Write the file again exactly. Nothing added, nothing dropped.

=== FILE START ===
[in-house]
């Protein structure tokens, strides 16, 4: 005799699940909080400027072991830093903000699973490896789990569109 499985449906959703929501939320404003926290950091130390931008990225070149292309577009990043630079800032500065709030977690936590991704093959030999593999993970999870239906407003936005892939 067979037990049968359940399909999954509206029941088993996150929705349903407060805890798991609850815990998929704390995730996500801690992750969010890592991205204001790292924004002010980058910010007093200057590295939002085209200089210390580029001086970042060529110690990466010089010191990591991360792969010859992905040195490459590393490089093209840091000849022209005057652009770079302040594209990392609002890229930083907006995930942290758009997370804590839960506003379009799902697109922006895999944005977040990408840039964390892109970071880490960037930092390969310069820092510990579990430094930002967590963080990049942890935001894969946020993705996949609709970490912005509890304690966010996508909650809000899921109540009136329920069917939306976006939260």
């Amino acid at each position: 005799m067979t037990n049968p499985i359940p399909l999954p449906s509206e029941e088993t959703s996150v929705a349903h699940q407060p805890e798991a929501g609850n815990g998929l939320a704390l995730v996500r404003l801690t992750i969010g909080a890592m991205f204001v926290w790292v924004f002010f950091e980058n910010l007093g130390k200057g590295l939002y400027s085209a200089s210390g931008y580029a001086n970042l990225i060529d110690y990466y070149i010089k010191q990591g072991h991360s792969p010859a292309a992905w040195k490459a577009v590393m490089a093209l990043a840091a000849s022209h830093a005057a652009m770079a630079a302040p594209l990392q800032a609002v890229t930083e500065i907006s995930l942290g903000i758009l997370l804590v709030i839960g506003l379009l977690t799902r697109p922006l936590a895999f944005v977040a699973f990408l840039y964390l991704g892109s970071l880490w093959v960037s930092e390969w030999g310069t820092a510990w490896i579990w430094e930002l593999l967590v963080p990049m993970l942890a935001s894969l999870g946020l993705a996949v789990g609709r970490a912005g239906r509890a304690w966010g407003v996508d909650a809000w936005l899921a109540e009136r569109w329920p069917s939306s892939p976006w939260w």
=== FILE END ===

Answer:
[in-house]
């Protein structure tokens, strides 16, 4: 005799699940909080400027072991830093903000699973490896789990569109 499985449906959703929501939320404003926290950091130390931008990225070149292309577009990043630079800032500065709030977690936590991704093959030999593999993970999870239906407003936005892939 067979037990049968359940399909999954509206029941088993996150929705349903407060805890798991609850815990998929704390995730996500801690992750969010890592991205204001790292924004002010980058910010007093200057590295939002085209200089210390580029001086970042060529110690990466010089010191990591991360792969010859992905040195490459590393490089093209840091000849022209005057652009770079302040594209990392609002890229930083907006995930942290758009997370804590839960506003379009799902697109922006895999944005977040990408840039964390892109970071880490960037930092390969310069820092510990579990430094930002967590963080990049942890935001894969946020993705996949609709970490912005509890304690966010996508909650809000899921109540009136329920069917939306976006939260």
């Amino acid at each position: 005799m067979t037990n049968p499985i359940p399909l999954p449906s509206e029941e088993t959703s996150v929705a349903h699940q407060p805890e798991a929501g609850n815990g998929l939320a704390l995730v996500r404003l801690t992750i969010g909080a890592m991205f204001v926290w790292v924004f002010f950091e980058n910010l007093g130390k200057g590295l939002y400027s085209a200089s210390g931008y580029a001086n970042l990225i060529d110690y990466y070149i010089k010191q990591g072991h991360s792969p010859a292309a992905w040195k490459a577009v590393m490089a093209l990043a840091a000849s022209h830093a005057a652009m770079a630079a302040p594209l990392q800032a609002v890229t930083e500065i907006s995930l942290g903000i758009l997370l804590v709030i839960g506003l379009l977690t799902r697109p922006l936590a895999f944005v977040a699973f990408l840039y964390l991704g892109s970071l880490w093959v960037s930092e390969w030999g310069t820092a510990w490896i579990w430094e930002l593999l967590v963080p990049m993970l942890a935001s894969l999870g946020l993705a996949v789990g609709r970490a912005g239906r509890a304690w966010g407003v996508d909650a809000w936005l899921a109540e009136r569109w329920p069917s939306s892939p976006w939260w």